I don’t know the exact number of albums we did for Pinecastle, but there were many. And one in particular needs to be talked about… Live in Germany. To start with, this recording was done in Streekermore illegally. There wasn’t supposed to be any recordings made. So now, fast forward a few months, and Tom called me one day and he said, “What do you know about Streekermore, Germany?” I said that we had played a festival there a couple months ago. Tom said, “Did you know that it was recorded, and did you know that that ‘gentleman’ has contacted me and wants to sell me the tape?” The price staggered me, and Tom was informed that if he didn’t want to buy it, it was going to be sold to somebody else as is.

I told Tom, that we’d better think about buying that because it’s not worth being released in its present form. He bought it. When we got the tape, it wouldn’t play on our system. So then, Tom had to spend another considerable amount for a machine that would play it. He found one in New York and had it shipped to Tennessee. I didn’t count the hours, but I spent the better part of 2 years fixing that Live in Germany CD to where it was pleasant to listen to. And with the help of my brother Bobby, Glen Duncan, Steve Chandler, John Eberle, Terry Eldredge, and Terry Smith … we fixed it. And to tell you that it took some mighty fixin’ would be an understatement.


When IBMA was held in Louisville, I attended a panel discussion related to “Health and the musician.” You were on the panel. At one point the focus of the session related to alcohol, cigarettes, and drug abuse. You delivered a powerful message about the devastating effects for musicians. I recall your story about being with Ernest Tubb during his final days. Perhaps, this forum is a good place for you to repeat your message. If you agree, what is your advice for the current generation of musicians?

Bob M.

When IBMA was held in Louisville, there was a panel discussion related to health and musicians. I was on that panel. At one point alcohol, cigarettes, and drug abuse was the main topic we were focused on. Having been a victim to these 3 boogers, I considered myself qualified to answer. And you would think that I would have a long dissertation concerning these addictions, but I don’t. I can just tell you that I have seen some of the best musicians in the world, banjo players, steel guitar players, electric guitar players, and fiddle players almost literally crawl to get to this junk.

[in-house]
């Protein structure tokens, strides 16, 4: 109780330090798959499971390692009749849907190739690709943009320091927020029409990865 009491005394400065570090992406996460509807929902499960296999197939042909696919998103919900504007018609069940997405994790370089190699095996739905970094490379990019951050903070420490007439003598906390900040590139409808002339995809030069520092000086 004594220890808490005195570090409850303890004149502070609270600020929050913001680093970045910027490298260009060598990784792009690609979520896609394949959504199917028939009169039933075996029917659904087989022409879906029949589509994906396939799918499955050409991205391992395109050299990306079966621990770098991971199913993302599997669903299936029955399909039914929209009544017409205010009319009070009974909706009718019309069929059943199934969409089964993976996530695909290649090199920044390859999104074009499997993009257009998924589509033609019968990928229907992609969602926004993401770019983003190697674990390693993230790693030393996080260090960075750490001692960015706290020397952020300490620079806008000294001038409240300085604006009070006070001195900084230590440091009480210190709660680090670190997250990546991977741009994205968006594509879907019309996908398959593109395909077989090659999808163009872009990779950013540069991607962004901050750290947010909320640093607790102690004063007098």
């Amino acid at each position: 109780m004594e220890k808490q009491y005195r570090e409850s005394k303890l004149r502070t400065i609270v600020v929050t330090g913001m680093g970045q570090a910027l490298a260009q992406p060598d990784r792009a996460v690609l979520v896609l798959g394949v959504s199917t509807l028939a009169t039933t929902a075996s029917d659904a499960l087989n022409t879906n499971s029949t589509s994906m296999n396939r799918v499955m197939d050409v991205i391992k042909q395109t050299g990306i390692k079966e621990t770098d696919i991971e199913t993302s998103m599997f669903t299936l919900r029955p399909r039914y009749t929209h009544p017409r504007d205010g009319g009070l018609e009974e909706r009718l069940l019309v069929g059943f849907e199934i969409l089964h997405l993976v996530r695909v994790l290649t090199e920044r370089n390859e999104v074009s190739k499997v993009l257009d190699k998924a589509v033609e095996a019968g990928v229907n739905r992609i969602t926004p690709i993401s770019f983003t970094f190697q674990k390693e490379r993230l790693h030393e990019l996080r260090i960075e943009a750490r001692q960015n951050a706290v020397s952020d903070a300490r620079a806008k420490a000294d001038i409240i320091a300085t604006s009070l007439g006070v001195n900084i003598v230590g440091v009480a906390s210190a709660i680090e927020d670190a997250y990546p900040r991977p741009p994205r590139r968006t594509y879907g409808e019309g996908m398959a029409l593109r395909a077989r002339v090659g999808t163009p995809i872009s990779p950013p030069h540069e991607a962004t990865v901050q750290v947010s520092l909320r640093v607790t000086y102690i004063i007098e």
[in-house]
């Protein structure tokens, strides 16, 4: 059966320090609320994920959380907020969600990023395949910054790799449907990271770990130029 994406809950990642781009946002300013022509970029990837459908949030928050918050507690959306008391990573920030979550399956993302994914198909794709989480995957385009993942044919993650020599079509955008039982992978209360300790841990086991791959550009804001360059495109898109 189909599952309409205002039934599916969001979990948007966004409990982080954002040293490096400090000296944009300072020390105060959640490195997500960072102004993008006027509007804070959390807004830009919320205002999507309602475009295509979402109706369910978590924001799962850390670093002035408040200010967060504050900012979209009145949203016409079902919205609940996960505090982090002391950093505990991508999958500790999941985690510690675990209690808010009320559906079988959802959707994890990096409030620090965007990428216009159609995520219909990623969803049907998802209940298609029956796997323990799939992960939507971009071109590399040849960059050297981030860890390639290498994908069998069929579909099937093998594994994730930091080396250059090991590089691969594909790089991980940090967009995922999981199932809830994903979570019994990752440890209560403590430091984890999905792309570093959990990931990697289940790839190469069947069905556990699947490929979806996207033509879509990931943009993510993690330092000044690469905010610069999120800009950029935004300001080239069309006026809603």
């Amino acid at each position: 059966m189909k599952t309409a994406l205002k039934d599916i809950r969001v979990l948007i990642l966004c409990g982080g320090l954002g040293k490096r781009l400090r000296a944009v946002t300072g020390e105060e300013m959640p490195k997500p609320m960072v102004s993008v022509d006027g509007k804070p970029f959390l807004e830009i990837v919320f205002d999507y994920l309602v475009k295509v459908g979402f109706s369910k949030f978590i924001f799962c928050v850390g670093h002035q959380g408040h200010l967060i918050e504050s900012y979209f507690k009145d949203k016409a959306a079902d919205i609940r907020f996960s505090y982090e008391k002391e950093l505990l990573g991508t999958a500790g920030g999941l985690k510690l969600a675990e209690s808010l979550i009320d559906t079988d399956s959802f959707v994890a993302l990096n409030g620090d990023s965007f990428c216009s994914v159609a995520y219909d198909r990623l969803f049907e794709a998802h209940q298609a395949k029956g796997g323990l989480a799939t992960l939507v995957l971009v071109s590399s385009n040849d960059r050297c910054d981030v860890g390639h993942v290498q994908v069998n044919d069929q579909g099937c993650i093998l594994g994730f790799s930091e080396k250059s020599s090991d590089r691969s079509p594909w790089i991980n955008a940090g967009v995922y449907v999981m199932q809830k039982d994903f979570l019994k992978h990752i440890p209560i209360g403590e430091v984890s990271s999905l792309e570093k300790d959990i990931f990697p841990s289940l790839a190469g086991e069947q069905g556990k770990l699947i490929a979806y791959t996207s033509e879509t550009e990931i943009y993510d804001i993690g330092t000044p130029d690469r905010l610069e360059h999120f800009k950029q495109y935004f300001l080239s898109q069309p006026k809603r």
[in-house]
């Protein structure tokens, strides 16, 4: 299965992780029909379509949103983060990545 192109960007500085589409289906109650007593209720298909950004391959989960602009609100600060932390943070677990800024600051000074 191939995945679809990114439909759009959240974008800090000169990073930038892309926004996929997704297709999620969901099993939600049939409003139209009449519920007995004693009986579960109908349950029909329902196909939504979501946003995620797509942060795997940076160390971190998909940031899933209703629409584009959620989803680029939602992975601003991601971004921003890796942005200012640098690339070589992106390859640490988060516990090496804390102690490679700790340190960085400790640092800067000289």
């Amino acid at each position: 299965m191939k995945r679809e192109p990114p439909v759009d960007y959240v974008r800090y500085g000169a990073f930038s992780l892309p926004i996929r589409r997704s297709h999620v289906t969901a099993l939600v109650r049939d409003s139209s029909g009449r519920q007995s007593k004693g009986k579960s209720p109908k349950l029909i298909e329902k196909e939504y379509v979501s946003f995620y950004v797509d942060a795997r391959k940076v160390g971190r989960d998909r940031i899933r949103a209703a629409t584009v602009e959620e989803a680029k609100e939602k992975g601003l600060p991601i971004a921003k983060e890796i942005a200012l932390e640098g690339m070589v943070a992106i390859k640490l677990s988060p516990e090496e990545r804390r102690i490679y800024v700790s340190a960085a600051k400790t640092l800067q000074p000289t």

We talked earlier about Scotty Stonemen… but folks, he was just one. And I’m talking about great, great musicians. So the most powerful words I can think of are, “stay the hell away from that junk.” Two of the greatest fiddle players I ever saw… one was begging for beer on a Sunday morning in Cherokee, NC and the temperature at least 100 degrees and he finally found a beer that was also that hot, and literally sucked it out of the can. The other fiddle player, the last time I saw him was at the Grand Ole Opry with another star, and they were both so drunk they could barely walk and had to be led out the side door of the Opry house for fear somebody would see and recognize them.

I saw emphysema literally take the life of one of the biggest stars in country music history, a member of the Hall of Fame.

See what we’ve got here? This junk has no boundaries.

I can’t begin to tell you how many hundred, maybe thousand times I’ve been asked for advice on how to succeed playing music. Stay away from drugs, alcohol and cigarettes.


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About the Author

Sonny Osborne

Surely among the most influential banjo players of all time, Sonny Osborne has dedicated his life to bluegrass music, and the five string banjo. For 50 years he toured with his brother, Bobby, as The Osborne Brothers and were one of the top acts in bluegrass and country music in the 1960s and '70s. He retired in 2005 but remains active in the banjo world with the manufacture and distribution of his Chief banjos.